Personal injury claims costs are still increasing thanks to the growth of associated legal costs. Paul Jones gives an overview of some of the solutions to this perennially thorny issue
A recent report published by the International Underwriting Association and the Association of British Insurers claimed that the total cost of personal injury claims to UK motor insurers has risen by 9.5% a year for the last decade. A major part of this increase is the growth in legal costs associated with claims, such that of every £1 paid in relation to a claim 43p is paid in legal costs.
Stephen Haddrill, director general of the ABI, believes that reform to the claims process is vital to counter this effect and that central to any reforms must be a focus on legal costs. "Key to achieving this (reform) is reducing legal costs, which now account for 10% of every motor premium," he says.
What this report makes clear is that the question of legal costs continues to occupy the minds of many in the insurance industry; the future of legal costs is a debate that insurers need to be aware of.
This problem is hardly a new phenomenon. Lord Woolf, in his seminal 1999 report, Access to Justice, remarked that: "The problem of costs is the most serious problem besetting our litigation system."
Since then, the industry has seen a huge growth in the use of conditional fee agreements and all the attendant problems that have followed. Legal costs have been thrust into the limelight and are perceived generally to be a major symptom of the so-called compensation culture. In response, 2003 saw the implementation of a partial fixed-costs regime for road traffic accidents, and in 2005 the system of conditional fee agreements was amended radically to stop the costs war that had arisen in their wake.
In April, the Department of Constitutional Affairs published its blueprint for the future of personal injury claims. The consultation paper, Case track limits and the claims process for personal injury claims, set out a possible future for personal injury claims, a major part of the vision of which is a fundamental reform of legal costs.
If the reforms are implemented then legal costs for claims up to £25,000 will be fixed at various levels depending on how the case progresses. The theory is that this will solve all the problems associated with disproportionate legal costs at a stroke and the promise to do this, as set out in the Woolf report, will finally be delivered. However, what is the reality? As with all reforms there are a great many unanswered questions.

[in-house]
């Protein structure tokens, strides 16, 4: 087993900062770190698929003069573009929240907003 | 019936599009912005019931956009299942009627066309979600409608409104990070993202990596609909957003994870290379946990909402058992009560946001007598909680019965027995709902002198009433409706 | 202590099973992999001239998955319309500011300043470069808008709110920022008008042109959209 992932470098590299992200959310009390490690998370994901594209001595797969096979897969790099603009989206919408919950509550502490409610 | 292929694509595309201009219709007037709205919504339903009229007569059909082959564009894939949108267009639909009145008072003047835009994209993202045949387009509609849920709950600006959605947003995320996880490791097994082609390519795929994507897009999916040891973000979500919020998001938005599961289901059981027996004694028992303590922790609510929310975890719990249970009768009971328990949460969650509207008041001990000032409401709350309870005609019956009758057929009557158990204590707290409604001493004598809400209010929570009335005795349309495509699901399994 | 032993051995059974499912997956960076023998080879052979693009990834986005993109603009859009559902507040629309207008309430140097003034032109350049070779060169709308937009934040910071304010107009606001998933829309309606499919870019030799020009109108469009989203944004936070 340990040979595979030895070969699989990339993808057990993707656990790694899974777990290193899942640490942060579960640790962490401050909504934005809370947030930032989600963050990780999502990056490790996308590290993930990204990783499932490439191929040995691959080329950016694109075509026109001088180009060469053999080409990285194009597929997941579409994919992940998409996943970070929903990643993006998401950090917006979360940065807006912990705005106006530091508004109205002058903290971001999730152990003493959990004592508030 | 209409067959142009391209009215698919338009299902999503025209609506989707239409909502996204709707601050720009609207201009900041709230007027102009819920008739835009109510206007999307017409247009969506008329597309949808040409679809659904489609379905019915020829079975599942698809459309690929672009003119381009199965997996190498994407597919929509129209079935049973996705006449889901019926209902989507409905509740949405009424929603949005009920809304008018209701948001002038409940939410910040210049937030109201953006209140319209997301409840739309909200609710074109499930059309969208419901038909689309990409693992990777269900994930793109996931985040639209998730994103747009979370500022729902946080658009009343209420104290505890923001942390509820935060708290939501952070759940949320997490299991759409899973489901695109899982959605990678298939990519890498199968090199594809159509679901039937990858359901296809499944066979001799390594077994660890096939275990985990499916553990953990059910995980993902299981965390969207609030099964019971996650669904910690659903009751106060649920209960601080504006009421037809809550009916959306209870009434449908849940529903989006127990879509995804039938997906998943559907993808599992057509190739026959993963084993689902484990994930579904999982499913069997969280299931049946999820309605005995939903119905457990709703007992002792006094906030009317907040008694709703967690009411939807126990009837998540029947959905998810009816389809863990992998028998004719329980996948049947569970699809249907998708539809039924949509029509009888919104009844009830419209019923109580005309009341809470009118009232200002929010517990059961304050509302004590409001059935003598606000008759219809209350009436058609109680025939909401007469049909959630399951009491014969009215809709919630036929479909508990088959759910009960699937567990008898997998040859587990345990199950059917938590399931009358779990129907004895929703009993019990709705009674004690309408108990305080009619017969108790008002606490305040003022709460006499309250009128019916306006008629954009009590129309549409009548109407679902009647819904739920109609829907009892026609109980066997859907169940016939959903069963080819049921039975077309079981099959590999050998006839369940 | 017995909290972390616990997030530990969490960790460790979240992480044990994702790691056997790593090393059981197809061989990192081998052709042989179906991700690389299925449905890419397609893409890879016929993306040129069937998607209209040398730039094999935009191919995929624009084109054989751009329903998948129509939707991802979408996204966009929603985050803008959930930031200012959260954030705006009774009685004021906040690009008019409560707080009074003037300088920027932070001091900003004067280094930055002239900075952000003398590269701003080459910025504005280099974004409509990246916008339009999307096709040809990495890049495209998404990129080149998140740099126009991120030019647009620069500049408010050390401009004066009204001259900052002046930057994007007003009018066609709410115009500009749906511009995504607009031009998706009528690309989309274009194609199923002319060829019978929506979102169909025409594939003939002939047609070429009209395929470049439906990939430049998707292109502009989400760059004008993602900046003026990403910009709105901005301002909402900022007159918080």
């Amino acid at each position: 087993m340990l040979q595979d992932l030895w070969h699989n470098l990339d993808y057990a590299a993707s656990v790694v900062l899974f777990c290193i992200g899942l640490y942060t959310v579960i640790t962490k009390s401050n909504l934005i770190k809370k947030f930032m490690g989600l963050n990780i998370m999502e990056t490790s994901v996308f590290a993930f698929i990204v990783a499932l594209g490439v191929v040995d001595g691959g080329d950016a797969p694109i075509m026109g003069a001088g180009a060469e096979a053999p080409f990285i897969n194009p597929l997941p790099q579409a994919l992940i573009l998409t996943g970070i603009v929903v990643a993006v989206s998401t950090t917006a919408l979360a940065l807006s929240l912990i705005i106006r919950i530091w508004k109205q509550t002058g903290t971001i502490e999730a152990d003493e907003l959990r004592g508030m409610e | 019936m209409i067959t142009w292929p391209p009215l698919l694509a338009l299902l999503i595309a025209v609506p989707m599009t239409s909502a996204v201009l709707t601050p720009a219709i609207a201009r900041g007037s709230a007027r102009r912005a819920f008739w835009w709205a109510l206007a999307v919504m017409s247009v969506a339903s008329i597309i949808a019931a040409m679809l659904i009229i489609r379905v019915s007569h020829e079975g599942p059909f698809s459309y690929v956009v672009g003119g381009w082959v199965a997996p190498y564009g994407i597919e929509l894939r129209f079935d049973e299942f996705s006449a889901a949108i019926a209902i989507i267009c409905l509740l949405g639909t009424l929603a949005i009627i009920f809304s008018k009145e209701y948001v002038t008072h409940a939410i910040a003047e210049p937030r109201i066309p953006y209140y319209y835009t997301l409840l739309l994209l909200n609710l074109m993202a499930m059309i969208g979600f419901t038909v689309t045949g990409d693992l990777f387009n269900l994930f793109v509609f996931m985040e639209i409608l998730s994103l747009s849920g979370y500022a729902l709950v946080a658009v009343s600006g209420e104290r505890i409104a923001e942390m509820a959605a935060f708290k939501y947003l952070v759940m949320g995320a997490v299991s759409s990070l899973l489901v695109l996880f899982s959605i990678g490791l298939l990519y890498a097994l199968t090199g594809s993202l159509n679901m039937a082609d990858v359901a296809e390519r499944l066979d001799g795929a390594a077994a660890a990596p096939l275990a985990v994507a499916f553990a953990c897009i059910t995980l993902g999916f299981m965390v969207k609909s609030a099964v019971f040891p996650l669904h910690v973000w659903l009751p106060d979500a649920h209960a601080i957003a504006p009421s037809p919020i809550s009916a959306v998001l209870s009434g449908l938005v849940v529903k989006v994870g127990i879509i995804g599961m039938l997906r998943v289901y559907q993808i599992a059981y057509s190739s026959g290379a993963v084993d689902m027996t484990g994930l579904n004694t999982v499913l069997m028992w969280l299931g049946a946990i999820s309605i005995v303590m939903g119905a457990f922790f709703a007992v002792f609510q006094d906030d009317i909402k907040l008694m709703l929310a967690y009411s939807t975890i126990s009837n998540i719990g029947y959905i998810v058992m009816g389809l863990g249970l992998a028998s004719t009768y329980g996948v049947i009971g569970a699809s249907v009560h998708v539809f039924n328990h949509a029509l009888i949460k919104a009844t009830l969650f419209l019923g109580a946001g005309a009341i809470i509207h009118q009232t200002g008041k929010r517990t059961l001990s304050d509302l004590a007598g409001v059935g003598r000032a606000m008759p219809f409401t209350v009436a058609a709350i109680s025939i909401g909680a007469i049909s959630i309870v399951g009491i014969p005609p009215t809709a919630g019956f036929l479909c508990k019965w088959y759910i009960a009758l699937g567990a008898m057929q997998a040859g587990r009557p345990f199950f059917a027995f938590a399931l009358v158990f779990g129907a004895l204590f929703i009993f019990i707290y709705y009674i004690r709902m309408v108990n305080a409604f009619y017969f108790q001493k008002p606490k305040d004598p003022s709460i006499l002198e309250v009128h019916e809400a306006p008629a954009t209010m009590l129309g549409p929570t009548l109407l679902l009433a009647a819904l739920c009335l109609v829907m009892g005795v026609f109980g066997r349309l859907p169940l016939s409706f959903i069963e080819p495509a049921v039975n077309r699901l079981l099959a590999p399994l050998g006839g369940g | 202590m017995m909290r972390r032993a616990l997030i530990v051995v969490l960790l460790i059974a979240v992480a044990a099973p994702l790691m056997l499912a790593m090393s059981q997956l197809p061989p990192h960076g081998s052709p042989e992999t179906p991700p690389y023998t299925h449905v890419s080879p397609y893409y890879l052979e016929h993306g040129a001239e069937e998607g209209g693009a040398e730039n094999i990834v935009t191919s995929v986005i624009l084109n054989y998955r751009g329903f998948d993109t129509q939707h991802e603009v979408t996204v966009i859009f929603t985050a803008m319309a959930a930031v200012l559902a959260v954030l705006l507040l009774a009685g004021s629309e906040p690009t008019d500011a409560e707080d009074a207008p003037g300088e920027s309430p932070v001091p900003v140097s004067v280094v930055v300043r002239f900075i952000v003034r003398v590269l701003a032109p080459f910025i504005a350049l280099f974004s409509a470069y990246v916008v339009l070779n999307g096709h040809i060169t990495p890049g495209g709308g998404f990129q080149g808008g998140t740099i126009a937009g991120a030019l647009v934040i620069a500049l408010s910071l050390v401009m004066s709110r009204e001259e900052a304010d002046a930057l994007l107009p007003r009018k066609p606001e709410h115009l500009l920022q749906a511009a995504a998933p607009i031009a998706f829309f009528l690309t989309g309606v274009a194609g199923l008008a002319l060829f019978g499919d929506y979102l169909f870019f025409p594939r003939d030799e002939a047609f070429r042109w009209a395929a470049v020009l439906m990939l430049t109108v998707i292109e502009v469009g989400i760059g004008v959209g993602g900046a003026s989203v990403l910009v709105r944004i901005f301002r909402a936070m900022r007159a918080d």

There is no timescale for implementation. The Woolf report was published in 1999 and the first implementation of a fixed-costs regime for small, non-litigated RTA claims came into force in October 2003. A similar timescale for these reforms would not have any effect until 2011.
Following implementation, it is unlikely that any changes would have a retrospective effect and it could be 2012 before they start to take hold. Allied to this is the fact that there is real opposition to the proposals from some influential quarters. Thompsons Solicitors, one of the largest trade union solicitors in the country, commissioned a survey of trade union members that opposed the proposals strongly.
It concluded that the proposals were "a multi-layered attack on the funding of trade union legal services, which the Labour government has pledged to support as a foundation stone to a progressive and fair society". This level of opposition is sure to cause delay and possibly some major changes before the proposals become fixed.
Similarly, while the major insurers have offered a generally warm reception to the proposals, the lack of detail at this early stage has lead many to adopt a 'let's wait and see' stance. Until there are firm proposals as to the detail and amount of fixed costs it is impossible to foresee whether the insurance industry will welcome the reforms with open arms or fight to oppose them.
There is also the salutary lesson of the fixed fees implemented for low-value RTA claims. When the figures were fixed in 2003, already based upon historical data, there was concern that the figures would not keep track with inflation.
To date, these figures have not been reviewed or increased and there is a growing dissatisfaction from the claimant arm of the legal profession that fixed fees simply do not work unless they are subject to periodic review. Unless the new scheme builds in such a review process it is reasonable to expect further opposition from this quarter.
There is also the issue of how flexible the fixed fees will be. With any fixed-fee system there is a balance to be struck between certainty and flexibility. There will always be cases that deserve to be treated differently from the run-of-the-mill. Facilitating this would require a discretionary element to any fixed costs system, however, with discretion comes the inevitable arguments about what should or should not qualify for that discretion. Against this, if the market adopts a system that avoids such arguments by allowing no escape from the fixed costs then there is real potential for unfairness.